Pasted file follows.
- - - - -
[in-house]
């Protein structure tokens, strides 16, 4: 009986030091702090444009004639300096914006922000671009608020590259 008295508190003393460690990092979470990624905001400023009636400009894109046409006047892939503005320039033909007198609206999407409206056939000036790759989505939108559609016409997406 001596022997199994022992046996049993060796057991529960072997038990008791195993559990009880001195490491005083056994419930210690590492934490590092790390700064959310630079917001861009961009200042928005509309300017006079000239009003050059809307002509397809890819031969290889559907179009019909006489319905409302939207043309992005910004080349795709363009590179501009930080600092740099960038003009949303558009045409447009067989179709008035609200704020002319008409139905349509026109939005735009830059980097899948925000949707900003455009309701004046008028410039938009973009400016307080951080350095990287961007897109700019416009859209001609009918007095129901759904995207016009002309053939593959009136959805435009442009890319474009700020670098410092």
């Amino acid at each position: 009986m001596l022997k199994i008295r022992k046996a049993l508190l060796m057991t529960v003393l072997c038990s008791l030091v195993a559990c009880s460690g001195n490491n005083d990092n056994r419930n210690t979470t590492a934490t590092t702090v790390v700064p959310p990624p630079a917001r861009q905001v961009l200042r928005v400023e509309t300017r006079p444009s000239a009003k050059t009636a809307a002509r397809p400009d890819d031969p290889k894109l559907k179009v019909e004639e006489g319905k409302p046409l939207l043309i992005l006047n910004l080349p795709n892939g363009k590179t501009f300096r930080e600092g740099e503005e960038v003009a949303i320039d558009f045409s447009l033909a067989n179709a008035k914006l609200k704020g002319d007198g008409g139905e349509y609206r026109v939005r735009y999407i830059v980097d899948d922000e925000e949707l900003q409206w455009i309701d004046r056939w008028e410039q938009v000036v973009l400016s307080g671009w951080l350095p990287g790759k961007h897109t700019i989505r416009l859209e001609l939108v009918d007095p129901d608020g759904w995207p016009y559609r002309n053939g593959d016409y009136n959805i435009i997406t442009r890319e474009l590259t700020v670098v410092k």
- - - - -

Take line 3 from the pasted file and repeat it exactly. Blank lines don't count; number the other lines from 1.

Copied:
């Amino acid at each position: 009986m001596l022997k199994i008295r022992k046996a049993l508190l060796m057991t529960v003393l072997c038990s008791l030091v195993a559990c009880s460690g001195n490491n005083d990092n056994r419930n210690t979470t590492a934490t590092t702090v790390v700064p959310p990624p630079a917001r861009q905001v961009l200042r928005v400023e509309t300017r006079p444009s000239a009003k050059t009636a809307a002509r397809p400009d890819d031969p290889k894109l559907k179009v019909e004639e006489g319905k409302p046409l939207l043309i992005l006047n910004l080349p795709n892939g363009k590179t501009f300096r930080e600092g740099e503005e960038v003009a949303i320039d558009f045409s447009l033909a067989n179709a008035k914006l609200k704020g002319d007198g008409g139905e349509y609206r026109v939005r735009y999407i830059v980097d899948d922000e925000e949707l900003q409206w455009i309701d004046r056939w008028e410039q938009v000036v973009l400016s307080g671009w951080l350095p990287g790759k961007h897109t700019i989505r416009l859209e001609l939108v009918d007095p129901d608020g759904w995207p016009y559609r002309n053939g593959d016409y009136n959805i435009i997406t442009r890319e474009l590259t700020v670098v410092k």